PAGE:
From Plant to Crop: The Past, Present, and Future of Plant BreedingMay 4, 2016
The new VIB Fact Series issue, From Plant to Crop: The Past, Present and Future of Plant Breeding, outlines how the crops we know today were developed via diverse plant breeding techniques. Special attention is given to the New Breeding Technologies (NBT).
Whenever plant biotechnology pops up in conversation, it is usually as part of a debate on GM crops. Nevertheless, selective genetic modification of crops with the use of GM technology is only one of the many possibilities we have to make plants respond better to our needs. This VIB Fact series issue outlines how the crops we know today have evolved from nature, with particular emphasis on the role humans have played.
Since agriculture began around 10,000 years ago, humans have adapted plants to suit their purposes. We selected plants and crossed them so that they slowly but surely become more adapted to our requirements. And with the rise of new plant breeding technologies, a debate started concerning their need, potential risks and technical aspects of how to create the appropriate legislation. In the wake of the GM debate, certain new breeding techniques—which are often referred to with the abbreviation NBTs (New Breeding Technologies)—are coming under increased scrutiny, especially from a regulatory standpoint. This VIB Fact series issue explains how these techniques work, how they differ from generally accepted methods, and what advantages they have over traditional breeding techniques.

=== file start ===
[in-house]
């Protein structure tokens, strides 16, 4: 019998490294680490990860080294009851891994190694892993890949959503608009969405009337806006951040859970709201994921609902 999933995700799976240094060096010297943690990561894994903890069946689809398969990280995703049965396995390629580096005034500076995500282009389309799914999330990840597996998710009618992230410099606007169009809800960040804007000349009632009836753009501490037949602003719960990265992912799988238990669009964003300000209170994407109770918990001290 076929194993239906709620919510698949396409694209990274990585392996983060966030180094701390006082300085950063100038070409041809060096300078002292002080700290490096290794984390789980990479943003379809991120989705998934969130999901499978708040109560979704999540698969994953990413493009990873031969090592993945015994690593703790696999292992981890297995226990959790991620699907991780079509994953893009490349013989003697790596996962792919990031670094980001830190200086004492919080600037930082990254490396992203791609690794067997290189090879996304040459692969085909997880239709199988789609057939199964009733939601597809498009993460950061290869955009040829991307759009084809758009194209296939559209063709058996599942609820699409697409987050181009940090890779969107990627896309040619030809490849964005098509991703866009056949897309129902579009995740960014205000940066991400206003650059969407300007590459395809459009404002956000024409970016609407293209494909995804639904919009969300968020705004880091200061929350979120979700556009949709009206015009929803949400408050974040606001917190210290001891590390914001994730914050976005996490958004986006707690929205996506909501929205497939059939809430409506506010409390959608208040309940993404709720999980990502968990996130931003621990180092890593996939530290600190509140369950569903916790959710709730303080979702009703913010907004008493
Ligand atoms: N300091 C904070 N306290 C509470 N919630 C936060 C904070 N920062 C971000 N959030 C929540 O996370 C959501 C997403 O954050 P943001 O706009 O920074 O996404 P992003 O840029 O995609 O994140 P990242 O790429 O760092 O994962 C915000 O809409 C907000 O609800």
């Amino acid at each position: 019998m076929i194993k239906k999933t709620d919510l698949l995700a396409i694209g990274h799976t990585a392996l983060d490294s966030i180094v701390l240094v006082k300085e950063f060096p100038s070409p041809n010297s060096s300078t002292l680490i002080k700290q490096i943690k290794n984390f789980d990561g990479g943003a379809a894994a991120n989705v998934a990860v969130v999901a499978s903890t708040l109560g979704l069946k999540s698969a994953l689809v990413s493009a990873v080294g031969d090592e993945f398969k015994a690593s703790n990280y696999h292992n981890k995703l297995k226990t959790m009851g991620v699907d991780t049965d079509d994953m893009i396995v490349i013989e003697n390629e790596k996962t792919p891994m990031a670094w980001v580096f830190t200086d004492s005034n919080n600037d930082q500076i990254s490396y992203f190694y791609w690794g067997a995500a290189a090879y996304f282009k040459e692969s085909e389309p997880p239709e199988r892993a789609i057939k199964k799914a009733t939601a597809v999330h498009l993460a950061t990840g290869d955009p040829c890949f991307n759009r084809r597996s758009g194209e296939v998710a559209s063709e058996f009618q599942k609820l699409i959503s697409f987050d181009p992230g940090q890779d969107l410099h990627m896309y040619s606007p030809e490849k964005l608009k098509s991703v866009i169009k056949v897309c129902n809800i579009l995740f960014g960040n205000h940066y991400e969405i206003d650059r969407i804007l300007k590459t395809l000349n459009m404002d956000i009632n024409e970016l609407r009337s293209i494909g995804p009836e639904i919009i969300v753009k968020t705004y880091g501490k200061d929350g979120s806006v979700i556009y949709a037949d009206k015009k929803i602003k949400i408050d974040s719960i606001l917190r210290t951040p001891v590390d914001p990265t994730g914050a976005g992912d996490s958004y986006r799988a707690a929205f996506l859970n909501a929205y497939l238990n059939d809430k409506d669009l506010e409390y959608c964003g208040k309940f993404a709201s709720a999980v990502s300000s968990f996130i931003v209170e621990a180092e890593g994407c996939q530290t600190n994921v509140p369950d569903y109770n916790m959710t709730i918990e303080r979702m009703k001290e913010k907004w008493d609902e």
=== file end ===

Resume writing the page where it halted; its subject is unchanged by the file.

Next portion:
Read more from VIB.
See more articles:
News from Around the World
- From Plant to Crop: The Past, Present, and Future of Plant Breeding
- Uganda's Farmers & Youths Petition Parliament to Pass the Biosafety Bill into Law
- ISAAA Report on Biotech Crops Launched in Burkina Faso
- Scientists Use Nanoparticles to Boost Crop Growth with Reduced Fertilizer
- Texas AgriLife Scientists Study 'War of Plants'
- Prion-like Protein Found in Plants
- Researchers Discover Plant Mechanism that Regulates Flowering in Warm Temperatures
- Plant Biotech Continues to Gain Ground in the Philippines
- Scientists Develop New Gene-Detecting Technology that Could Bring Super Wheat
- Bt Toxin Has No Effects on Survival, Pollen Consumption, or Learning of Honey Bees
- Overexpression of AtGchI Increases Folate Precursors in Common Bean Seeds
Beyond Crop Biotech
- The Herring Genome Provides Insight on How Species Adapt to the Environment
From the BICs
- UBIC-NARO Showcases Information on Modern Biotech at Agribiz Expo
- Policy Makers Attend Biotech and Biosafety Sensitization Seminar Burkina Faso
- Banana Research in Africa: Modern Breeding Techniques, Regulatory and Biosafety Issues
Subscribe to CBU: